A former colleague was interviewed and lamented that the journalist had mis-stated some of the facts, inflating his contribution and making him appear self-important.
The responses from others ranged from sympathetic (“That’s reporters for you”) to pragmatic (“Just don’t do any interviews!”). One beautifully crafted comment that completely appealed to my sense of realism was this:
“Clearly, in the great majority of all cases of mass media, the subject is NOT fairly and truthfully represented. Therefore, as a critical and rational reader, every time I read something from the media, I make the assumption that the article doesn’t tell the whole truth and is trying to sensationalize. With that in mind, why would you want to be fairly and truthfully represented? It confers no advantage. Any intelligent reader is going to assume you’re not, so it’s even more misleading.
Or, to put it another way, if everybody is lying and everybody knows that everybody is lying, then telling the truth is the most deceiving thing you can do.”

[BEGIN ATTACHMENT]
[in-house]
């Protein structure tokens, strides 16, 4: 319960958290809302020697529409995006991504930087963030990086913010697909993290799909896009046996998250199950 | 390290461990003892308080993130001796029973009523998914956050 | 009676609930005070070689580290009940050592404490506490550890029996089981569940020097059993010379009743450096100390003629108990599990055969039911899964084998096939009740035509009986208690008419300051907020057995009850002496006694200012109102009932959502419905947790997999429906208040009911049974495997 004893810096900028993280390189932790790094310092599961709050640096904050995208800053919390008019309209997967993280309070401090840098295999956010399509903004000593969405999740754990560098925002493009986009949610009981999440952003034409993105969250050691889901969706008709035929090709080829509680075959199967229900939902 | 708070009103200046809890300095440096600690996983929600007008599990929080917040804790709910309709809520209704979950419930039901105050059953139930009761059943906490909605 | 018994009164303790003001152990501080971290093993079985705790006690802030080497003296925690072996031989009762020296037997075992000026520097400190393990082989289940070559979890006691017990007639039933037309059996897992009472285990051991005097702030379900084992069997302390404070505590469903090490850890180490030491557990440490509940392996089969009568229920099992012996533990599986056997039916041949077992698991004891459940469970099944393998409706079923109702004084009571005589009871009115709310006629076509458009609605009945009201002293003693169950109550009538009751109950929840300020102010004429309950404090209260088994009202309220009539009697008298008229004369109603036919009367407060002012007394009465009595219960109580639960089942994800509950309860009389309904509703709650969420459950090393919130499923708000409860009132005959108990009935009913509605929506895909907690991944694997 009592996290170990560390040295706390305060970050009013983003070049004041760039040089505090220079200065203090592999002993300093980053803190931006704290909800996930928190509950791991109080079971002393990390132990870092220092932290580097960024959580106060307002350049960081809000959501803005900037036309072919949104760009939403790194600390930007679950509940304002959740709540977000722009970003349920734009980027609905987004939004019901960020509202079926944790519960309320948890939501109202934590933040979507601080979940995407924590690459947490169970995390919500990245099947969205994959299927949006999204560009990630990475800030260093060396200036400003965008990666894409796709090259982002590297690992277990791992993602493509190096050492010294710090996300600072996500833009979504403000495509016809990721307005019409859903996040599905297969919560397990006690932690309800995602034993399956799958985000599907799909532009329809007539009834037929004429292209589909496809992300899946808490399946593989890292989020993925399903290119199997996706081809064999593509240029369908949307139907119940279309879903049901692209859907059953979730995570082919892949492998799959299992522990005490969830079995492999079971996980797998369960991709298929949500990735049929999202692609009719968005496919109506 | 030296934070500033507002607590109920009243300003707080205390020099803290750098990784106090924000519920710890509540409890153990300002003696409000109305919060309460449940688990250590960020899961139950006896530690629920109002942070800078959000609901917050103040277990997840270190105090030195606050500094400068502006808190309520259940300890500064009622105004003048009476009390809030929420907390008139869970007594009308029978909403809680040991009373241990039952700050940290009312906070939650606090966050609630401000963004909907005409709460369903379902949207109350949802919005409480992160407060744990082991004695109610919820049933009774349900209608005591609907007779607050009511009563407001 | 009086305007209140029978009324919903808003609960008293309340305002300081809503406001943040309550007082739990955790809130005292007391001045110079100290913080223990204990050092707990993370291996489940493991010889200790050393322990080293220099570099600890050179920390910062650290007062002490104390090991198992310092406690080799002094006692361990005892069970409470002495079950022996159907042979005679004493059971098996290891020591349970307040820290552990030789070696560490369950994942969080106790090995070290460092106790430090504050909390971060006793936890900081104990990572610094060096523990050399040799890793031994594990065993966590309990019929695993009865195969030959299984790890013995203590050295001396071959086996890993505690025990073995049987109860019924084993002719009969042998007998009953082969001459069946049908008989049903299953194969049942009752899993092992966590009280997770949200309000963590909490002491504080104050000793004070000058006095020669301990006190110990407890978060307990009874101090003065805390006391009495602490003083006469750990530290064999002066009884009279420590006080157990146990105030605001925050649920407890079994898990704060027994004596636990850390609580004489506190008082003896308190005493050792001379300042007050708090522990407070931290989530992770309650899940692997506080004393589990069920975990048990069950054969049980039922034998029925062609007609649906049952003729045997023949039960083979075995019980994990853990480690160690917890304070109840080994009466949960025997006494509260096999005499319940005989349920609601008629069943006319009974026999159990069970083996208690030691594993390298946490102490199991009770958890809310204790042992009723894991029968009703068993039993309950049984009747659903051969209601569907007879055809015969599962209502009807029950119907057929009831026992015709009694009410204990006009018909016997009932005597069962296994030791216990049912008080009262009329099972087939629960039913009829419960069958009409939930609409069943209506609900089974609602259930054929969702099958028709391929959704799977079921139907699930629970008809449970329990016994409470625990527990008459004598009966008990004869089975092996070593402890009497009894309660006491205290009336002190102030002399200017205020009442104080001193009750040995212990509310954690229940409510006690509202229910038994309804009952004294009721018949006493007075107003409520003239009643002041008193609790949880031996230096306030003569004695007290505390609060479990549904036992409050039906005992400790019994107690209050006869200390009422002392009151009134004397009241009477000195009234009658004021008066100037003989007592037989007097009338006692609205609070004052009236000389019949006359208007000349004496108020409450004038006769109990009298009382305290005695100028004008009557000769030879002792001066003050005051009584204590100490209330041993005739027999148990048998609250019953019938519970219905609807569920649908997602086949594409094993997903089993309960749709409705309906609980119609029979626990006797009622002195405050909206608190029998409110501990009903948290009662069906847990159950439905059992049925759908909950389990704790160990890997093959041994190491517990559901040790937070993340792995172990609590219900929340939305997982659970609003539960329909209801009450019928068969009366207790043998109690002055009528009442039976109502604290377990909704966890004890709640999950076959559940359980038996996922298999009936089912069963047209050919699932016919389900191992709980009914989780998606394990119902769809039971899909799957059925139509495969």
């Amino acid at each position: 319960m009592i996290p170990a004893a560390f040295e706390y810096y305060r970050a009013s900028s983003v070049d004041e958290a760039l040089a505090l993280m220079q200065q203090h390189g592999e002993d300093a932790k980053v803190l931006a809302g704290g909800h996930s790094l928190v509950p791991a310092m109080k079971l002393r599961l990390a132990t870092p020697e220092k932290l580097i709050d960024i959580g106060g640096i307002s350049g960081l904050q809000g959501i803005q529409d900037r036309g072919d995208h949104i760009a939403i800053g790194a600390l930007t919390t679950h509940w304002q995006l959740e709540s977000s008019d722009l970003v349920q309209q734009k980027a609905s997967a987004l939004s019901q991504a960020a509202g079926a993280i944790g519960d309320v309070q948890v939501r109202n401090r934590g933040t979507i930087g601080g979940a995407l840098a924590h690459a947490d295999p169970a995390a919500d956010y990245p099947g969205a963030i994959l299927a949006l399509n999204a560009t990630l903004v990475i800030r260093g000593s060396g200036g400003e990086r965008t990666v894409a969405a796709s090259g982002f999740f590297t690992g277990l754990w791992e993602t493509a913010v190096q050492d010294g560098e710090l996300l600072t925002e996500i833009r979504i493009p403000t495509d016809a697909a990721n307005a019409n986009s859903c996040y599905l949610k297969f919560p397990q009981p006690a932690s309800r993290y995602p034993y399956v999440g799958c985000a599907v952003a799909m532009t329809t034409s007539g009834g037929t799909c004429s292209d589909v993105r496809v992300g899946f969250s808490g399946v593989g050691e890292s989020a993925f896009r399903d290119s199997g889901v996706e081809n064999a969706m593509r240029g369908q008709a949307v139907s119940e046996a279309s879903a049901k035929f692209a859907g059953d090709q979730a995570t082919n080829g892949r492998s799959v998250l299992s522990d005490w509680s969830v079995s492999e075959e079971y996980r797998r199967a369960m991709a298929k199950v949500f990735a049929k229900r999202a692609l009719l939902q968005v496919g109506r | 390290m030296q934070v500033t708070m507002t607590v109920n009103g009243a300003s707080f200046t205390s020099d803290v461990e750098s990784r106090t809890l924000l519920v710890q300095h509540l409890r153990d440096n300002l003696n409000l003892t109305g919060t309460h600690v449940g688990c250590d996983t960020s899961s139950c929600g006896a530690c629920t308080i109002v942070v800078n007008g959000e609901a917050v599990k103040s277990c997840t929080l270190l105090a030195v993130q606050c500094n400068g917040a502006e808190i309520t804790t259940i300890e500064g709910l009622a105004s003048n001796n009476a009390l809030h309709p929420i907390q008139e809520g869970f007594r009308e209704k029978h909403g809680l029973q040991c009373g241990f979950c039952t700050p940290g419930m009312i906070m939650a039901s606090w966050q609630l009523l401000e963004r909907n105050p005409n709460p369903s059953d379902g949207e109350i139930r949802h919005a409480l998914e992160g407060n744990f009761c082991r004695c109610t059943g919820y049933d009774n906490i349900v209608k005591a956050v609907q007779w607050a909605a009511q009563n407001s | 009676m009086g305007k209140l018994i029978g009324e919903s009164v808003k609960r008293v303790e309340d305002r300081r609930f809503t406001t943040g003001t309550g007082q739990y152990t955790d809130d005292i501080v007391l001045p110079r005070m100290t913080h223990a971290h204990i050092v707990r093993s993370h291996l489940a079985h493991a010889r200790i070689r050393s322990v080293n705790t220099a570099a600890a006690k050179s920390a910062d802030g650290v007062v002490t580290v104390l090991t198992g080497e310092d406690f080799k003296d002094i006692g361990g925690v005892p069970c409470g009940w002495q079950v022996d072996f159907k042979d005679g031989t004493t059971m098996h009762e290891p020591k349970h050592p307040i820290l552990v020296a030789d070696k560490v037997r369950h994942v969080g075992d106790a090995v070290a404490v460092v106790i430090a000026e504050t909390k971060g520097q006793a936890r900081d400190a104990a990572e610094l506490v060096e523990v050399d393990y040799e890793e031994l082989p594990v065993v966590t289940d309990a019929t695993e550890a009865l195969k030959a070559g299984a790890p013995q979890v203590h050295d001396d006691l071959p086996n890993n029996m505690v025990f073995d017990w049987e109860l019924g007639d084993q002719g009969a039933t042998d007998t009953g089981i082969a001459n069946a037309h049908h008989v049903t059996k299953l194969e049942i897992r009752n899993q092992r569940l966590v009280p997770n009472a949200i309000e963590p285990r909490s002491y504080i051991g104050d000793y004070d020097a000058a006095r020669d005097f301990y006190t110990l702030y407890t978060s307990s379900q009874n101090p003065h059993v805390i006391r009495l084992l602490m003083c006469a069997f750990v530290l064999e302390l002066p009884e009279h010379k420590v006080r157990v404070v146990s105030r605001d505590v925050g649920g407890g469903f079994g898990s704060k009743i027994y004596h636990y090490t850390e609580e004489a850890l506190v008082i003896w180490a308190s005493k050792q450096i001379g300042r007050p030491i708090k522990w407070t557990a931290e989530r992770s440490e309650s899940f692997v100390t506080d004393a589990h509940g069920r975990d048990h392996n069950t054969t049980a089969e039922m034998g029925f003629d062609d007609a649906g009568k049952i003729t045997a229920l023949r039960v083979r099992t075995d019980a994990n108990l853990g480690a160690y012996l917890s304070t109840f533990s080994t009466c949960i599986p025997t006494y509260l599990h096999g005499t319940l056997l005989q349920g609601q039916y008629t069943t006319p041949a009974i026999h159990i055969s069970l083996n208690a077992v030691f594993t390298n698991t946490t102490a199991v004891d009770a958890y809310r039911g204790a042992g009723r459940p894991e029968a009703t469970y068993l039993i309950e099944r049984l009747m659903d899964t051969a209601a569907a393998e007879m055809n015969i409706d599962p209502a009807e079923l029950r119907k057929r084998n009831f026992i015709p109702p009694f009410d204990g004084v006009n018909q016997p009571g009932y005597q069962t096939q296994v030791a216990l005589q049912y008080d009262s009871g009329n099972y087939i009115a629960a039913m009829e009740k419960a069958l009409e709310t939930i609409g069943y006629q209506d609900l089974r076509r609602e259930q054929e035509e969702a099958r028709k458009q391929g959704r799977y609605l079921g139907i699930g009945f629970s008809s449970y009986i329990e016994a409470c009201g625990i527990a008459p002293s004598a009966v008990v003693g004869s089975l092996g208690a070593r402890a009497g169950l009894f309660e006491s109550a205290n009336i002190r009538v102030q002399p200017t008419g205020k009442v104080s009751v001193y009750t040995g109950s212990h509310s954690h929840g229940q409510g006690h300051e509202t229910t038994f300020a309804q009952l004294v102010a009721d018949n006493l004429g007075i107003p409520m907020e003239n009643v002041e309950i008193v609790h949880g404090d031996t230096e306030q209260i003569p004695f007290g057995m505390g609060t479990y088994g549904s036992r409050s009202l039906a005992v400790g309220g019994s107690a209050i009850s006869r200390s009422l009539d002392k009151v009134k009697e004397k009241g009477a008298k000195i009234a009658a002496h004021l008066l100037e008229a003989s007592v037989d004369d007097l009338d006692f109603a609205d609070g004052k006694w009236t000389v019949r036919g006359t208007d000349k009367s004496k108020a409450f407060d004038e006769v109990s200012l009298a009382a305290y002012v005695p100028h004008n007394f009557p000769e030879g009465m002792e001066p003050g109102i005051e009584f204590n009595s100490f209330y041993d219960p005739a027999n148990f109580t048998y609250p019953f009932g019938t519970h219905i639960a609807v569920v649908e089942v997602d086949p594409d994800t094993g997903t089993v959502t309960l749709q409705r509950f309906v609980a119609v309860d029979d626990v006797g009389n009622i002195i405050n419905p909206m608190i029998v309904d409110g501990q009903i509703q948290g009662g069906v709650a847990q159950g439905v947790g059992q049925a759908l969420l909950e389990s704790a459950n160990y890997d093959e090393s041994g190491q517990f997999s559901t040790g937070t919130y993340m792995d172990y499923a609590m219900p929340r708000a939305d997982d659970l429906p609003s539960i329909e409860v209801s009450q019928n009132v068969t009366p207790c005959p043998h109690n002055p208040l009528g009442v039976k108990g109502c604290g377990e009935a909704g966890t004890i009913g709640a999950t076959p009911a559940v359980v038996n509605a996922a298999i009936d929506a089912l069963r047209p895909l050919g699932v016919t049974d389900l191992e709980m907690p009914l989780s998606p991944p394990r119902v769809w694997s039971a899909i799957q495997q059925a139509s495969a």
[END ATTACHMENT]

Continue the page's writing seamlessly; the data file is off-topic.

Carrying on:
I read “Sons and Lovers” by DH Lawrence recently, ranked by the Guardian as one of the top 100 works of fiction of all time. The major romance in the novel is between Paul Morel and Miriam, who shared a bond for many years overshadowed by Paul’s love for his mother. In spite of having a deep, consuming love for Paul and acting as his spiritual support for much of his youth, Miriam was depicted as a weak and friendless girl who was ultimately rejected by Paul.
Lawrence based Miriam on a real woman in his life, Jessie Chambers. In her commentary on the novel she expressed that he had in no way faithfully represented the nature of their relationship, and this “hurt [her] beyond all expression”.
How tragic to be immortalized in this way; and yet, almost worthwhile.